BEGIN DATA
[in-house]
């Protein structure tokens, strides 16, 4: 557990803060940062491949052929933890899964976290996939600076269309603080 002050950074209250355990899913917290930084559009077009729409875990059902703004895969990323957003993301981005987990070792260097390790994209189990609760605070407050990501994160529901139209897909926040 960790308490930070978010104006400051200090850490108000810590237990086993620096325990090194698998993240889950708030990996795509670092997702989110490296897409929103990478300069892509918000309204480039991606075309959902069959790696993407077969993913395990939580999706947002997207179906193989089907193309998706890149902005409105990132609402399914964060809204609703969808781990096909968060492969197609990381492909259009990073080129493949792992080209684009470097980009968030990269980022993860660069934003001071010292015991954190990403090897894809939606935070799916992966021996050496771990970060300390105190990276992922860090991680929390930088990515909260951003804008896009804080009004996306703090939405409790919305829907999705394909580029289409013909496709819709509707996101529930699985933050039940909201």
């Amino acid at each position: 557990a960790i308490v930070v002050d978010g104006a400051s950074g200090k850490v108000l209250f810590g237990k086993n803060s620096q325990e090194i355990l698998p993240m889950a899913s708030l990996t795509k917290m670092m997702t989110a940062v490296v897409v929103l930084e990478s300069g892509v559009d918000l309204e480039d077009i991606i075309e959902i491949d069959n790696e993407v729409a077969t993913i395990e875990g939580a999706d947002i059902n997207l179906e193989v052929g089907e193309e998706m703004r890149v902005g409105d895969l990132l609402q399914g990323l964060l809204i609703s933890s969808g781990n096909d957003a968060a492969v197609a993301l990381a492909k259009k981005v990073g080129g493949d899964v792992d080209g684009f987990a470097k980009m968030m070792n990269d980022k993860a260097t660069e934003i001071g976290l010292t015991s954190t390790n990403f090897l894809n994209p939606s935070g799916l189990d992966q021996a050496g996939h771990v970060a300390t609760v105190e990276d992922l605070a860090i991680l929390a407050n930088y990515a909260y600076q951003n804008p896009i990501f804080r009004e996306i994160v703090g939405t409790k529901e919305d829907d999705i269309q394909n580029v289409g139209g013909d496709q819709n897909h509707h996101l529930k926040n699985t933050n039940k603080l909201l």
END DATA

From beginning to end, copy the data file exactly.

[in-house]
């Protein structure tokens, strides 16, 4: 557990803060940062491949052929933890899964976290996939600076269309603080 002050950074209250355990899913917290930084559009077009729409875990059902703004895969990323957003993301981005987990070792260097390790994209189990609760605070407050990501994160529901139209897909926040 960790308490930070978010104006400051200090850490108000810590237990086993620096325990090194698998993240889950708030990996795509670092997702989110490296897409929103990478300069892509918000309204480039991606075309959902069959790696993407077969993913395990939580999706947002997207179906193989089907193309998706890149902005409105990132609402399914964060809204609703969808781990096909968060492969197609990381492909259009990073080129493949792992080209684009470097980009968030990269980022993860660069934003001071010292015991954190990403090897894809939606935070799916992966021996050496771990970060300390105190990276992922860090991680929390930088990515909260951003804008896009804080009004996306703090939405409790919305829907999705394909580029289409013909496709819709509707996101529930699985933050039940909201």
């Amino acid at each position: 557990a960790i308490v930070v002050d978010g104006a400051s950074g200090k850490v108000l209250f810590g237990k086993n803060s620096q325990e090194i355990l698998p993240m889950a899913s708030l990996t795509k917290m670092m997702t989110a940062v490296v897409v929103l930084e990478s300069g892509v559009d918000l309204e480039d077009i991606i075309e959902i491949d069959n790696e993407v729409a077969t993913i395990e875990g939580a999706d947002i059902n997207l179906e193989v052929g089907e193309e998706m703004r890149v902005g409105d895969l990132l609402q399914g990323l964060l809204i609703s933890s969808g781990n096909d957003a968060a492969v197609a993301l990381a492909k259009k981005v990073g080129g493949d899964v792992d080209g684009f987990a470097k980009m968030m070792n990269d980022k993860a260097t660069e934003i001071g976290l010292t015991s954190t390790n990403f090897l894809n994209p939606s935070g799916l189990d992966q021996a050496g996939h771990v970060a300390t609760v105190e990276d992922l605070a860090i991680l929390a407050n930088y990515a909260y600076q951003n804008p896009i990501f804080r009004e996306i994160v703090g939405t409790k529901e919305d829907d999705i269309q394909n580029v289409g139209g013909d496709q819709n897909h509707h996101l529930k926040n699985t933050n039940k603080l909201l």